What You Need to Know About Advertising and COVID-19
First and foremost, we want to acknowledge that many of us are tired of hearing about the impacts of the coronavirus.
It’s in the data, we have COVID fatigue!
We can see from these statistics that we’re far less likely to engage and interact with COVID related media, compared to a month or two ago.
That’s because we’ve been inundated over the last few months with information, misinformation and emails that find us well in these uncertain times. It makes sense that we want a break.
So we’re not here to continue talking about coronavirus. Instead, we want to deliver insightful, accurate information for what advertising will look like moving forward.
Behaviours Influence Advertising
It’s clear that as the routine of our audience changes, so should our advertising approach.
It seems when the workday is over, many people are choosing to disengage, log off, or have reached their timed social media quota for the day. For the best engagement, change your ad schedules to be on weekdays and run from around 10am – 2pm.
Evidence from Harvard Business Review shows that radio silence in these times has longer-term repercussions. So if you have out a pause on your advertising, consider that research over three recessions shows that public companies who have continued with marketing have actually performed better.
It’s also clear that people are hungrier for content. Posts from brands are seeing a higher daily engagement, which is definitely worth capitalising on. Try boosting your posts that see success, as now is a great time to benefit from that increased daily engagement.
Positive Policy Changes
This equips advertisers with the info they need regarding policy updates, delays, and running ads during the pandemic.
Some regulation changes include refusing ads that promote medical supplies that guarantee prevention of the virus or create a sense of urgency (e.g. implying a limited supply). They’ve also temporarily banned any ads for things like face masks, hand sanitisers, and COVID-19 testing kits.
These regulations are basically in place to prevent people from trying to exploit a public health emergency for a monetary gain. And we agree with them wholeheartedly.
Catering to the Customer
Facebook has utilised in-depth research to help businesses navigate how to continue using their platform to deliver content.
How should businesses react? Do our customers even want to hear from us? What areas should we focus on?
These are all questions many business owners have been asking, and Facebook has responded with data-backed recommendations.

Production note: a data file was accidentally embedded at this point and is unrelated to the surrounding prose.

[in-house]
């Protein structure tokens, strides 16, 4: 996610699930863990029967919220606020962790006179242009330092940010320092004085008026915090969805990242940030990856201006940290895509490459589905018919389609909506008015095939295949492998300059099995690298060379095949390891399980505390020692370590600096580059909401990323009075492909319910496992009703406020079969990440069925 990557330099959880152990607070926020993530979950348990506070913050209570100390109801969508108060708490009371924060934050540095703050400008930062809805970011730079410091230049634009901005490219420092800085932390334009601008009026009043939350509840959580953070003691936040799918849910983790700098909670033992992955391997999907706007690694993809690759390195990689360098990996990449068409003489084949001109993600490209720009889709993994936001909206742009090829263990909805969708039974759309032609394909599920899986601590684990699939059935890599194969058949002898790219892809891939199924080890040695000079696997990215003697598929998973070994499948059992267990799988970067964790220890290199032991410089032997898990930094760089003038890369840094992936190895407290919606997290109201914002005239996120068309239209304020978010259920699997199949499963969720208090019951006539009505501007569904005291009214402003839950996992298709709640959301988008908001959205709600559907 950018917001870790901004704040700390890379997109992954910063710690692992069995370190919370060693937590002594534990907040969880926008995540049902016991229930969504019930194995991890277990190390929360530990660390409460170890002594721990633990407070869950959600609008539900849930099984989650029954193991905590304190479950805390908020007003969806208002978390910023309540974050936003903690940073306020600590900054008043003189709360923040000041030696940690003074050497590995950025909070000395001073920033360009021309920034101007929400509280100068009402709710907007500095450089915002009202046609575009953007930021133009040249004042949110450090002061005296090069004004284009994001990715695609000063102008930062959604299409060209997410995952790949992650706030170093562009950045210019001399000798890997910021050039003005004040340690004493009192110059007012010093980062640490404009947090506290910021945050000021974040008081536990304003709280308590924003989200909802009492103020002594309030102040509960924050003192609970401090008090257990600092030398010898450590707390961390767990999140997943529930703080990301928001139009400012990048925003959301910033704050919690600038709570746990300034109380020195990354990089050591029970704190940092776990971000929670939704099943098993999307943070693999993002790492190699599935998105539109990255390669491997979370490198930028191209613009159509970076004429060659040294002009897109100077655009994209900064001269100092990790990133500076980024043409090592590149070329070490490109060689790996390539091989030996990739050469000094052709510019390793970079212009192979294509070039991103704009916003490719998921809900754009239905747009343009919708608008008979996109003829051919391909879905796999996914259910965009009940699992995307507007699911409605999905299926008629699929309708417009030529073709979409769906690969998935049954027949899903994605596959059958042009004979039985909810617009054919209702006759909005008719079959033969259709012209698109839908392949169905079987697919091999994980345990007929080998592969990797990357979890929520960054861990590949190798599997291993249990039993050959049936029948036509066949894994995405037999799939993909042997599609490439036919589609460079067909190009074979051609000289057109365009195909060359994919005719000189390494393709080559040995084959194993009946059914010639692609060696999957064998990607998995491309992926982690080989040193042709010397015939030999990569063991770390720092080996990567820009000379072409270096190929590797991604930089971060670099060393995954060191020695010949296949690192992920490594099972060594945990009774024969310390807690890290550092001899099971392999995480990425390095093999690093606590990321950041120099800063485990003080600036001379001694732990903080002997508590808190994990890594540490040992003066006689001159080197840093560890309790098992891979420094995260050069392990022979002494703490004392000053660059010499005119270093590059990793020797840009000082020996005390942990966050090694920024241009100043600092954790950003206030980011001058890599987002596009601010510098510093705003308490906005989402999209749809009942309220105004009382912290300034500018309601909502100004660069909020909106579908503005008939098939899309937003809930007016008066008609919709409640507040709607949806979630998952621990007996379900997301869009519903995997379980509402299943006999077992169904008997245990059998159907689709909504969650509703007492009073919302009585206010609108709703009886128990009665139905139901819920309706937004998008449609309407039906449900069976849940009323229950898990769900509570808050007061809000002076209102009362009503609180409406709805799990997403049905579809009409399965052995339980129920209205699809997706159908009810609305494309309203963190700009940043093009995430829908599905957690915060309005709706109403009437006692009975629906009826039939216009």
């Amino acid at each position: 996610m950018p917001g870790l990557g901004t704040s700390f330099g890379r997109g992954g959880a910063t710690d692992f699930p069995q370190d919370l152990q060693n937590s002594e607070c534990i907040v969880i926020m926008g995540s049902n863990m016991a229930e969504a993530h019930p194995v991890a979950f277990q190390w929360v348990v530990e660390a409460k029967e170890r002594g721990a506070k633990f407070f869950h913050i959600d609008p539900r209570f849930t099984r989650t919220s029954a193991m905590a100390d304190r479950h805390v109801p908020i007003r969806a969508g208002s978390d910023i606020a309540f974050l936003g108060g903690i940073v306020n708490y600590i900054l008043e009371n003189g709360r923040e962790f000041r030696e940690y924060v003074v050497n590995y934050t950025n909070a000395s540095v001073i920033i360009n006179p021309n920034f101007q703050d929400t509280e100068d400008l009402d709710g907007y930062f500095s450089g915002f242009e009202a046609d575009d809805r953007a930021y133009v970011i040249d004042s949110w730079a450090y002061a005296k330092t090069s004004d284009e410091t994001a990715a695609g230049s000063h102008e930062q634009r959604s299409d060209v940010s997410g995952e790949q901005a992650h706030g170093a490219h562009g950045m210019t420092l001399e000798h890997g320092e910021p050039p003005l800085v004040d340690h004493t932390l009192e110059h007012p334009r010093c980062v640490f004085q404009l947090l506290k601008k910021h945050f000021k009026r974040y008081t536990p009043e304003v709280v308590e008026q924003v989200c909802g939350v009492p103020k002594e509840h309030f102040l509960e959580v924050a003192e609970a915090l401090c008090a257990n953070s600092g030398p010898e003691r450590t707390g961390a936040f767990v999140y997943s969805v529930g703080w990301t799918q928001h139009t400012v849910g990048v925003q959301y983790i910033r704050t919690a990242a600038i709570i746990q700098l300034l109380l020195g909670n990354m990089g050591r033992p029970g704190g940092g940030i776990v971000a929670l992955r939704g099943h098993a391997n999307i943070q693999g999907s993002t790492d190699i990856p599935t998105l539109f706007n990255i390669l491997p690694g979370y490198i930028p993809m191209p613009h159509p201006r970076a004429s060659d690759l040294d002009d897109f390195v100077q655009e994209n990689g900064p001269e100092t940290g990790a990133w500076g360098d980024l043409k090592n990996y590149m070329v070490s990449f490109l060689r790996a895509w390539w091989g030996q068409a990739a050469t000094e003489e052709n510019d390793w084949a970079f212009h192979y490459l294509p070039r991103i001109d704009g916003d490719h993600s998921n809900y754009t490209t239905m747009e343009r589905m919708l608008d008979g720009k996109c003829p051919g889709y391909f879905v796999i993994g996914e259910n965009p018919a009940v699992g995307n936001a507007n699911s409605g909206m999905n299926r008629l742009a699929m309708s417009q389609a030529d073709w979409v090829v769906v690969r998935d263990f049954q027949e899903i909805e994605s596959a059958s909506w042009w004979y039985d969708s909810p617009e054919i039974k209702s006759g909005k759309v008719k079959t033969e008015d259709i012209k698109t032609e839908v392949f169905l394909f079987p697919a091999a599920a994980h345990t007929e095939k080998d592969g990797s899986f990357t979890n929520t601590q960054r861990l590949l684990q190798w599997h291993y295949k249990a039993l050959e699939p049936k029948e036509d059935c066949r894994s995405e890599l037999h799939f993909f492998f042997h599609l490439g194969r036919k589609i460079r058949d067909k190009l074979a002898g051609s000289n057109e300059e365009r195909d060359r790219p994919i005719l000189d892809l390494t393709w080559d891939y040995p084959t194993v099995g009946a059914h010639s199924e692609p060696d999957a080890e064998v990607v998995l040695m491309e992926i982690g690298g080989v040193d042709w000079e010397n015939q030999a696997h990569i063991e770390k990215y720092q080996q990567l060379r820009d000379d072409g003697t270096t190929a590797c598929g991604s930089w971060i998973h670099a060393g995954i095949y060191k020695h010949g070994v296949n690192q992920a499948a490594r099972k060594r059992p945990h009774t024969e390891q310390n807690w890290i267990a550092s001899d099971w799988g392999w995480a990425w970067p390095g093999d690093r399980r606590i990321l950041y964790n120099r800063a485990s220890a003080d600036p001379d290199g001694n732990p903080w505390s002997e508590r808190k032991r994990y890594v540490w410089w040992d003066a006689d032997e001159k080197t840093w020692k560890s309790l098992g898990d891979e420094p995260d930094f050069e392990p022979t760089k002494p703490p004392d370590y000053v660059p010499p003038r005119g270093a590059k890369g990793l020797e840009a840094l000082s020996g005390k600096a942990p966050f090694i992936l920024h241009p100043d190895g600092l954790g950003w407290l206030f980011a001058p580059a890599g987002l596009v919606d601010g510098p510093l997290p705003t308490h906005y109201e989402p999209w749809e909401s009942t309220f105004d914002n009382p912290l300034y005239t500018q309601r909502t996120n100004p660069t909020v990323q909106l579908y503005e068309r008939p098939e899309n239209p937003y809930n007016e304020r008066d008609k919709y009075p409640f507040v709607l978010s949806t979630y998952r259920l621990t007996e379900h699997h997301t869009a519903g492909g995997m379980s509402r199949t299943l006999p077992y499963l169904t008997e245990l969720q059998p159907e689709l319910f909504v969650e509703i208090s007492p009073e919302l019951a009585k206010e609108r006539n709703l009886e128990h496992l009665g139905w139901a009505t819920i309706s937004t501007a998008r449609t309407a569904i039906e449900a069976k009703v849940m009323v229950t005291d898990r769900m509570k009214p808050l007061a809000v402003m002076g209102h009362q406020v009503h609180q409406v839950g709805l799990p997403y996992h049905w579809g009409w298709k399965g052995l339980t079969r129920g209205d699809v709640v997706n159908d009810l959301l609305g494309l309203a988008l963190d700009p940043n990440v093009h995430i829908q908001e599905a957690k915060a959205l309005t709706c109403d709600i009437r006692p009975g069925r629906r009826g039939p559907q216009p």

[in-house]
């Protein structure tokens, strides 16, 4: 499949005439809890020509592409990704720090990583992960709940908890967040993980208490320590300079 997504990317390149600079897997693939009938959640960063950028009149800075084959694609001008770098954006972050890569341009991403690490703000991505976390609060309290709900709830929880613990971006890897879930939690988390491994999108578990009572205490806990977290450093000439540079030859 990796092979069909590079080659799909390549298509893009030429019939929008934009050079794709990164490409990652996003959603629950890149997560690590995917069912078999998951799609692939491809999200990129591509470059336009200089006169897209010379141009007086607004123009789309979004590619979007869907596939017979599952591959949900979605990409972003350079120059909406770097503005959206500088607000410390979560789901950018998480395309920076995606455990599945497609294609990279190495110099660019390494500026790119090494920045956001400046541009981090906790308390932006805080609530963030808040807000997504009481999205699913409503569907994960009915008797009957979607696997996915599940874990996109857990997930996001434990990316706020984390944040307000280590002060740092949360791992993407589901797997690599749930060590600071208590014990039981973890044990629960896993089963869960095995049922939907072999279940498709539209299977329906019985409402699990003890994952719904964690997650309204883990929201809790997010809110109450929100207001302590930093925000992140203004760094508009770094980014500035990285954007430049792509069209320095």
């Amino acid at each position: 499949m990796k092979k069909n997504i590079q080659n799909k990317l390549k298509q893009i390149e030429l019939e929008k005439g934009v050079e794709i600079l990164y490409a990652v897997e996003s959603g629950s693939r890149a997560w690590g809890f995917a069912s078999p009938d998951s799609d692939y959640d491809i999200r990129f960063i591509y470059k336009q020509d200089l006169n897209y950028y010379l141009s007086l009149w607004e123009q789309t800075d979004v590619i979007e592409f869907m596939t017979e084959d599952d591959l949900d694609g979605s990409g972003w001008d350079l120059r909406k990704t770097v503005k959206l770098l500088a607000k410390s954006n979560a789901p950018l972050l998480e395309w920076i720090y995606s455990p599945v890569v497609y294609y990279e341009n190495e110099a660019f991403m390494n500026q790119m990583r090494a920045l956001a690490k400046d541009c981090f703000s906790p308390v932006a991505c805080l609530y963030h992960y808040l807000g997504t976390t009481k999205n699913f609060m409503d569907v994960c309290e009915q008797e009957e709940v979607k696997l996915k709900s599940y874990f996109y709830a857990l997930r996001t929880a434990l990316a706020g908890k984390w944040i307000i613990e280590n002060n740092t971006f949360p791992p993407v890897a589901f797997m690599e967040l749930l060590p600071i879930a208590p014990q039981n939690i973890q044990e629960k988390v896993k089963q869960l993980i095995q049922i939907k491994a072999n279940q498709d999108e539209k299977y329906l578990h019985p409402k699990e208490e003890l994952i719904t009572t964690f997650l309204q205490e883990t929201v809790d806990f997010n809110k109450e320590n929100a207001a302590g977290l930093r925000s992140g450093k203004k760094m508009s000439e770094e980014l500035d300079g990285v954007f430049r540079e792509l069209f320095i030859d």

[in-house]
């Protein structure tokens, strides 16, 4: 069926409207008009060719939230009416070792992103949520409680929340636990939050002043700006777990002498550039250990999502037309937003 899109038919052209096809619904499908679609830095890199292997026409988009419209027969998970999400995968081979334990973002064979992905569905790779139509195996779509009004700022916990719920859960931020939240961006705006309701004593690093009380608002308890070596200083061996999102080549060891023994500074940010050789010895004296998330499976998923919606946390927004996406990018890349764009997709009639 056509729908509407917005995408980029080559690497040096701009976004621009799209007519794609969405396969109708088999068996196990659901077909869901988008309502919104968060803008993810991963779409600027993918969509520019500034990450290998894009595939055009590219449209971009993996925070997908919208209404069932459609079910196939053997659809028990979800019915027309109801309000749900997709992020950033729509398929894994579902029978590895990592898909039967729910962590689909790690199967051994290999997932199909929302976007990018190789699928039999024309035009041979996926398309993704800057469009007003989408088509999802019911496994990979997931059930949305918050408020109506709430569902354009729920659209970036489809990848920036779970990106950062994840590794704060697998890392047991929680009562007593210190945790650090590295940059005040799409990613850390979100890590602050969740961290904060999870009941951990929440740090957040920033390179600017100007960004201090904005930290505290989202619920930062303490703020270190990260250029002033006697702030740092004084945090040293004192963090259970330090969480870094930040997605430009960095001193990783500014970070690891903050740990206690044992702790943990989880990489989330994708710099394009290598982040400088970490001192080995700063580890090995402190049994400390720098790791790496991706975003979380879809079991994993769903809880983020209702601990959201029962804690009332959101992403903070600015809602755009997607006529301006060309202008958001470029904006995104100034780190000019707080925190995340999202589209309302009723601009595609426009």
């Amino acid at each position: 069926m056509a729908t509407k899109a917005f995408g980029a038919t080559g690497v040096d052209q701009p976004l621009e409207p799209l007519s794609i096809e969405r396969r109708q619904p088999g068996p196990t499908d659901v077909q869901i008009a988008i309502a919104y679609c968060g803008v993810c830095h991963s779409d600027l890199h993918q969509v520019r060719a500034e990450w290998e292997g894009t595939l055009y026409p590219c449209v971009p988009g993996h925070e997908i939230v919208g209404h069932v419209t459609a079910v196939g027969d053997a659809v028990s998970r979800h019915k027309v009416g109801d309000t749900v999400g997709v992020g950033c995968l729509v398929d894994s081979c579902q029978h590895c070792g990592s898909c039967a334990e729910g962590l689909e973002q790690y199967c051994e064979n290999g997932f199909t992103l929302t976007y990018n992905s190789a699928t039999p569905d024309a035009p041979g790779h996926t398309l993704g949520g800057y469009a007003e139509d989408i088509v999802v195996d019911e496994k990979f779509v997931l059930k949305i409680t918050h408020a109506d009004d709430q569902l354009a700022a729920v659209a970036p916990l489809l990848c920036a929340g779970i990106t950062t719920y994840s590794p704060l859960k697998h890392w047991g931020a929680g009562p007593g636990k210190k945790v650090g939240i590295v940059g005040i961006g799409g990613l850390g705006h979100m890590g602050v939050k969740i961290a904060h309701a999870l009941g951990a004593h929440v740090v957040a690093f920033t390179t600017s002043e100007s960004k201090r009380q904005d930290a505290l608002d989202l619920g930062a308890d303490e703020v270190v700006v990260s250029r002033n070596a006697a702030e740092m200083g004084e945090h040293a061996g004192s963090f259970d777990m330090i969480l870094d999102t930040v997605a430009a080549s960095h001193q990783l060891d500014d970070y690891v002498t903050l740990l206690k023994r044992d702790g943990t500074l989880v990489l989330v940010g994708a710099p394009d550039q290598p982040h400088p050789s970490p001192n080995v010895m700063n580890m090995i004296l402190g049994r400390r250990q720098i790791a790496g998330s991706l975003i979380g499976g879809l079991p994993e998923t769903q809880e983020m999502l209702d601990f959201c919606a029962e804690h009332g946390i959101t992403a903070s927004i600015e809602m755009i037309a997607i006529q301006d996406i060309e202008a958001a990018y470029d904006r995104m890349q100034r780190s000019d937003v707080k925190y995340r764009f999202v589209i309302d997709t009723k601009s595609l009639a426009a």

They’ve shared valuable resources with us that point to how advertising should look moving forward. Remember, Facebook also owns Instagram so this is relevant across both platforms.
The good news is that most people still want to see brands on their feeds. They’re actually interested in how businesses are responding to COVID-19 and are happy for them to continue selling their products.
It can be easy to see big business as irrelevant in difficult times. Yet brands provide a sense of normalcy, which is comforting. Not to mention the benefits of retail therapy.
Have you been wondering what content your customers want to see from you the most? It seems users are keen to be given information, tips and advice. So keep that in mind when deciding your next ad campaign.
A challenge is a great way to engage customers and encourage brand promotion and sharing. Think of how you could incorporate a challenge into your advertising plan and encourage your audience to participate.
Those who have been more heavily impacted financially by COVID-19 have a stronger reaction to how they will continue to spend their money online.
This shows how advertising in this time is incredibly important, and cutting back the marketing budget is not always the most beneficial plan. There are shoppers with no financial impact who are still ready to spend money and those with dramatic financial impact who are even more willing to spend money.
This is most likely due to us wanting to treat ourselves while feeling down, spend the money we would have spent at restaurants and bars, spending more time online, or to feel we are supporting our community. In which case, make it easy!
Knock Knock, it’s TikTok
Although we have mostly been discussing advertising on Facebook and Instagram, it’s important we don’t ignore the social star of isolation.
TikTok has seen a massive increase in user downloads during this crisis. Interestingly, millennials are mostly responsible for the spike in downloads. They suddenly have more time on their hands and are very heavily involved in social media.
To use the UK as an example, the week before Boris Johnson announced the lockdown, 278,000 UK users downloaded TikTok on their phones (up 6% from the week previously). For the week of the 23rd of March, when the lockdown was enforced, UK installations surged by a whopping 34%.
This is significant to advertisers, as it alters the demographic to include more millennials, who are often heavily marketed to. Advertising on TikTok is quickly becoming an area that needs attention.
In summary, here are the take-home points about advertising and COVID-19:
- Platforms will not allow businesses to capitalise with pandemic-related ads
- People are tired of hearing about coronavirus but are happy to hear from brands
- Users want to be educated and engaged
- Challenges are a great way to increase engagement
- Maintaining advertising presence is important
- TikTok should be on your radar
Take a look at the Q&A our Digital Advertising Director did for DAN (Digital Agency Network) for more of an insight into how we’ve helped our clients survive the pandemic.